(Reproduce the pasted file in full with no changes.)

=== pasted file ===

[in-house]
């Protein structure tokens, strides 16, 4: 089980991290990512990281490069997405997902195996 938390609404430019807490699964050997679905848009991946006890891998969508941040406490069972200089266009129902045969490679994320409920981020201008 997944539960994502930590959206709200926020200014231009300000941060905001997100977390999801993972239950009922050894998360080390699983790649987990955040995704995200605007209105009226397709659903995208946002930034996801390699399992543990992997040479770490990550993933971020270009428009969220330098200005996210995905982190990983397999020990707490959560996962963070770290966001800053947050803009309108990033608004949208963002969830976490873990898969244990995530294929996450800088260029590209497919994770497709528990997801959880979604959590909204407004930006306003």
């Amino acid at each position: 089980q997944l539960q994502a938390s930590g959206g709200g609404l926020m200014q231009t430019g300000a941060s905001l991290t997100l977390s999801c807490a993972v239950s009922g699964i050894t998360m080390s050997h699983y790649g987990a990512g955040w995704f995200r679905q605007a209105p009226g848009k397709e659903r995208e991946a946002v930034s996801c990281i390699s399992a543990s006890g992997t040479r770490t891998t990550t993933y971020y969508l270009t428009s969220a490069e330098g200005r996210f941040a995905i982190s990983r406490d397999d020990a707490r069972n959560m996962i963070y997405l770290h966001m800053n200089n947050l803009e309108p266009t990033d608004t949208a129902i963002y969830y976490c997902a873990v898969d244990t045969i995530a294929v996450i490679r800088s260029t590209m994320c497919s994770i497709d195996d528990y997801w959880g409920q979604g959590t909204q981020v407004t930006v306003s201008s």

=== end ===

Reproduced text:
[in-house]
């Protein structure tokens, strides 16, 4: 089980991290990512990281490069997405997902195996 938390609404430019807490699964050997679905848009991946006890891998969508941040406490069972200089266009129902045969490679994320409920981020201008 997944539960994502930590959206709200926020200014231009300000941060905001997100977390999801993972239950009922050894998360080390699983790649987990955040995704995200605007209105009226397709659903995208946002930034996801390699399992543990992997040479770490990550993933971020270009428009969220330098200005996210995905982190990983397999020990707490959560996962963070770290966001800053947050803009309108990033608004949208963002969830976490873990898969244990995530294929996450800088260029590209497919994770497709528990997801959880979604959590909204407004930006306003």
């Amino acid at each position: 089980q997944l539960q994502a938390s930590g959206g709200g609404l926020m200014q231009t430019g300000a941060s905001l991290t997100l977390s999801c807490a993972v239950s009922g699964i050894t998360m080390s050997h699983y790649g987990a990512g955040w995704f995200r679905q605007a209105p009226g848009k397709e659903r995208e991946a946002v930034s996801c990281i390699s399992a543990s006890g992997t040479r770490t891998t990550t993933y971020y969508l270009t428009s969220a490069e330098g200005r996210f941040a995905i982190s990983r406490d397999d020990a707490r069972n959560m996962i963070y997405l770290h966001m800053n200089n947050l803009e309108p266009t990033d608004t949208a129902i963002y969830y976490c997902a873990v898969d244990t045969i995530a294929v996450i490679r800088s260029t590209m994320c497919s994770i497709d195996d528990y997801w959880g409920q979604g959590t909204q981020v407004t930006v306003s201008s």